The Bold Challenges Initiative has selected eight interdisciplinary teams, including three whose members are from SEAS, from across the University of Michigan to participate in the first cycle of its newly launched Boost program.
The extreme heat and weather that's plaguing much of the U.S. and many countries around the world may be just the tip of the iceberg as the world feels the effects, SEAS experts say, of accumulating climate change that's leaving humans—and animals—to try to adapt, to stay cool and safe, the most vulnerable people often ending up in hospitals or dying.
Associate Professor Drew Gronewold from SEAS sat down to provide insight into some of the most-searched and frequently-asked questions pertaining to water and hydrology, a field in which he has extensive research experience.
In August, the University of Michigan School for Environment and Sustainability (SEAS) and the Program in the Environment (PitE) sent Katelyn Heflin and Josephine McCarthy to the 11th annual University Scholars Leadership Symposium (USLS) hosted by Humanitarian Affairs Asia at the United Nations Conference Center in Bangkok, Thailand.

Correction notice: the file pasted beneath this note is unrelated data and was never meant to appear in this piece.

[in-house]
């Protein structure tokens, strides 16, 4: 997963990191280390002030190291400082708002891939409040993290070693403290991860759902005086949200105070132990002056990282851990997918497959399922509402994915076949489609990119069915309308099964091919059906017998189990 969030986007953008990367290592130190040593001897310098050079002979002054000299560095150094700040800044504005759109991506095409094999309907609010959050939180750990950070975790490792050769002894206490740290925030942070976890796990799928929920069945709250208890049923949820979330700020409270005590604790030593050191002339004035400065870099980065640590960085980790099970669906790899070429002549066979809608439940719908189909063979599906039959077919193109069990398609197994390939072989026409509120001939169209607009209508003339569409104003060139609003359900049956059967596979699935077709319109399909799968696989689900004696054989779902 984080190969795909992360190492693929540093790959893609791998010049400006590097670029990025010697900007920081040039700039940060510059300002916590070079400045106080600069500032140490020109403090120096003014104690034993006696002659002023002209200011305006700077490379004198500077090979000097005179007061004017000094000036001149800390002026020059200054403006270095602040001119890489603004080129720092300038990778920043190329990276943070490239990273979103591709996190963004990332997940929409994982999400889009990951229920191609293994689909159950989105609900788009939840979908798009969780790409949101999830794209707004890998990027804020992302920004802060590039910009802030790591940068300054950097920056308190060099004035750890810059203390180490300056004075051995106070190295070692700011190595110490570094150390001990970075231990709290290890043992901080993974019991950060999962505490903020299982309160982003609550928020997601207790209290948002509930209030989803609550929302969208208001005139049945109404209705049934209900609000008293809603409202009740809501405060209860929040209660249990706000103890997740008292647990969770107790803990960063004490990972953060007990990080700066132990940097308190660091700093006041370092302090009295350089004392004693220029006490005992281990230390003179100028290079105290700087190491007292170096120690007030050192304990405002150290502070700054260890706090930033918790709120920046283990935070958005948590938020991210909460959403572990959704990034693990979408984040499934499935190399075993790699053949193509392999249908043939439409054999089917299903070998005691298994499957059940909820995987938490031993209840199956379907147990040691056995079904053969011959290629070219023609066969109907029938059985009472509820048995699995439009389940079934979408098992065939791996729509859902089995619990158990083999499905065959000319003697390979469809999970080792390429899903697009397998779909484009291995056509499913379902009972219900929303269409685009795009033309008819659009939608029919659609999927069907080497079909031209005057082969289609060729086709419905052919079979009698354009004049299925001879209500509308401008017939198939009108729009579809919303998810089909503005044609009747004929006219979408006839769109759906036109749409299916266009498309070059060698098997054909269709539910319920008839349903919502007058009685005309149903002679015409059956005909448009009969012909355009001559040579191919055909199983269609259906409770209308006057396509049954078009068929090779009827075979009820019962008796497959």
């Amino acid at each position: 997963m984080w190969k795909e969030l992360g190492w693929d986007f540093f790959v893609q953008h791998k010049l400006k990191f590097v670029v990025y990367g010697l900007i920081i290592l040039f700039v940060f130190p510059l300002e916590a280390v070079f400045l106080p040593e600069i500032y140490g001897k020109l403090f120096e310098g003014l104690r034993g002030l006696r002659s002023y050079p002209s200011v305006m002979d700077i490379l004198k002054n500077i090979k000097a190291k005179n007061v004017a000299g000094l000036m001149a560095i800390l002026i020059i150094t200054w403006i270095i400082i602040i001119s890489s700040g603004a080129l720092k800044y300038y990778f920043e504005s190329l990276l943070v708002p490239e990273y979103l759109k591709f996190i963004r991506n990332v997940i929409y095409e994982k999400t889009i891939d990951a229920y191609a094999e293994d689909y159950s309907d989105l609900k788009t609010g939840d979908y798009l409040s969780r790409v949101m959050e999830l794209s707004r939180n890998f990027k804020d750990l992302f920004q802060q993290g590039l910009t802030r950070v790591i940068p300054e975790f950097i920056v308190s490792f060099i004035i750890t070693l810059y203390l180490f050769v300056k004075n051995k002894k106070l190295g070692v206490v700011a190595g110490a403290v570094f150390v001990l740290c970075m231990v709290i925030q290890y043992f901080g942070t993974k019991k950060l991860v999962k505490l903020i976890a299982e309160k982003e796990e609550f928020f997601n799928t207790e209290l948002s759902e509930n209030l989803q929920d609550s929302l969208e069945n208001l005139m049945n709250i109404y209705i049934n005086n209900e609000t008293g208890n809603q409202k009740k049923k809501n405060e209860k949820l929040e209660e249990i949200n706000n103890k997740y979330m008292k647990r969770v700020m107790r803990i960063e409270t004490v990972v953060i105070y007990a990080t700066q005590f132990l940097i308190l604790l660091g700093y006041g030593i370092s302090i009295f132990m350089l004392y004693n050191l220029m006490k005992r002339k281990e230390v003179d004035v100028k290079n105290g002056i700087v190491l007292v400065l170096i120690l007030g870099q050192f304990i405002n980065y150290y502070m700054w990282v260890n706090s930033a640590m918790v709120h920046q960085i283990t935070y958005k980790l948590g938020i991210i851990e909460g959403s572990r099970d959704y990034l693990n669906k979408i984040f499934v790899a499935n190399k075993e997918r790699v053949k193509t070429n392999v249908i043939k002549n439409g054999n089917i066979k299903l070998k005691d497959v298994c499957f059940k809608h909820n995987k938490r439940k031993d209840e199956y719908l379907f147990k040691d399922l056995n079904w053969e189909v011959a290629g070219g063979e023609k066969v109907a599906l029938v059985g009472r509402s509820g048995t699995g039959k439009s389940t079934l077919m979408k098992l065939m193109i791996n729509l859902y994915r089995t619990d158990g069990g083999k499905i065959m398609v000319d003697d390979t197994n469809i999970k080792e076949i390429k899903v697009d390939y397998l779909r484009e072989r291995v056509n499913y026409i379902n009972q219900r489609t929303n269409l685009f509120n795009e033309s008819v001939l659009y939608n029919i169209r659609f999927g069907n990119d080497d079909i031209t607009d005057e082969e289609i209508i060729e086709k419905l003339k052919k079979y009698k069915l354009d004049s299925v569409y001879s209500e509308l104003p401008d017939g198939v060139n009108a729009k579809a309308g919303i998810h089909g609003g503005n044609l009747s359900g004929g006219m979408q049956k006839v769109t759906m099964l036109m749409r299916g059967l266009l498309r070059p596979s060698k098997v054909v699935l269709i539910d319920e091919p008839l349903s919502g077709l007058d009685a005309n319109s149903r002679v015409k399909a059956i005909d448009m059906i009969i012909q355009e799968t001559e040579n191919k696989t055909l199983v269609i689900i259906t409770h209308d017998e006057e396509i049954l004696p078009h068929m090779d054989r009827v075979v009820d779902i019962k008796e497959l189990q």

Although lead paint was banned for residential use in 1978, lead exposure from deteriorated lead paint continues to harm children in the United States. Max Weintraub (MS ’93), who currently serves as chief of the Lead Hazard Reduction section of the California Department of Public Health, says that lead poisoning has been an enormous environmental justice challenge that he has been working to diminish for decades, including his work at the EPA on a case against Home Depot that resulted in the largest settlement to date under the Toxic Substances Control Act.